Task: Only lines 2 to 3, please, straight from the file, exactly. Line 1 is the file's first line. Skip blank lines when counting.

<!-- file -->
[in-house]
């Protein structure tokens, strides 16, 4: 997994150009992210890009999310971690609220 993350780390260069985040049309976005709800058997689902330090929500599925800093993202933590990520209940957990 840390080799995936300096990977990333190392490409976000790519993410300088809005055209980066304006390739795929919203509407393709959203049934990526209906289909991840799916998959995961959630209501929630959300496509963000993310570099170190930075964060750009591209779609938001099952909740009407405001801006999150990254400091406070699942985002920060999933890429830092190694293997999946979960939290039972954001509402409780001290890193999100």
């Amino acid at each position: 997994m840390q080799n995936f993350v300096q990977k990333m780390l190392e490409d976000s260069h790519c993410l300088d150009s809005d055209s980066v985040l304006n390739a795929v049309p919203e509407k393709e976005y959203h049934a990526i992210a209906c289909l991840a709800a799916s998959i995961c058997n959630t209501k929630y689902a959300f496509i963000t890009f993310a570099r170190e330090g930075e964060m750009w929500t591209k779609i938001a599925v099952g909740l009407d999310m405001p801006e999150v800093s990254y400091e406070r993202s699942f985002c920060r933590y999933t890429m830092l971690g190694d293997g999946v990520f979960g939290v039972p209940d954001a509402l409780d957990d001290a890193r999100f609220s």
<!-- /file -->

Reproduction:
């Protein structure tokens, strides 16, 4: 997994150009992210890009999310971690609220 993350780390260069985040049309976005709800058997689902330090929500599925800093993202933590990520209940957990 840390080799995936300096990977990333190392490409976000790519993410300088809005055209980066304006390739795929919203509407393709959203049934990526209906289909991840799916998959995961959630209501929630959300496509963000993310570099170190930075964060750009591209779609938001099952909740009407405001801006999150990254400091406070699942985002920060999933890429830092190694293997999946979960939290039972954001509402409780001290890193999100």
């Amino acid at each position: 997994m840390q080799n995936f993350v300096q990977k990333m780390l190392e490409d976000s260069h790519c993410l300088d150009s809005d055209s980066v985040l304006n390739a795929v049309p919203e509407k393709e976005y959203h049934a990526i992210a209906c289909l991840a709800a799916s998959i995961c058997n959630t209501k929630y689902a959300f496509i963000t890009f993310a570099r170190e330090g930075e964060m750009w929500t591209k779609i938001a599925v099952g909740l009407d999310m405001p801006e999150v800093s990254y400091e406070r993202s699942f985002c920060r933590y999933t890429m830092l971690g190694d293997g999946v990520f979960g939290v039972p209940d954001a509402l409780d957990d001290a890193r999100f609220s």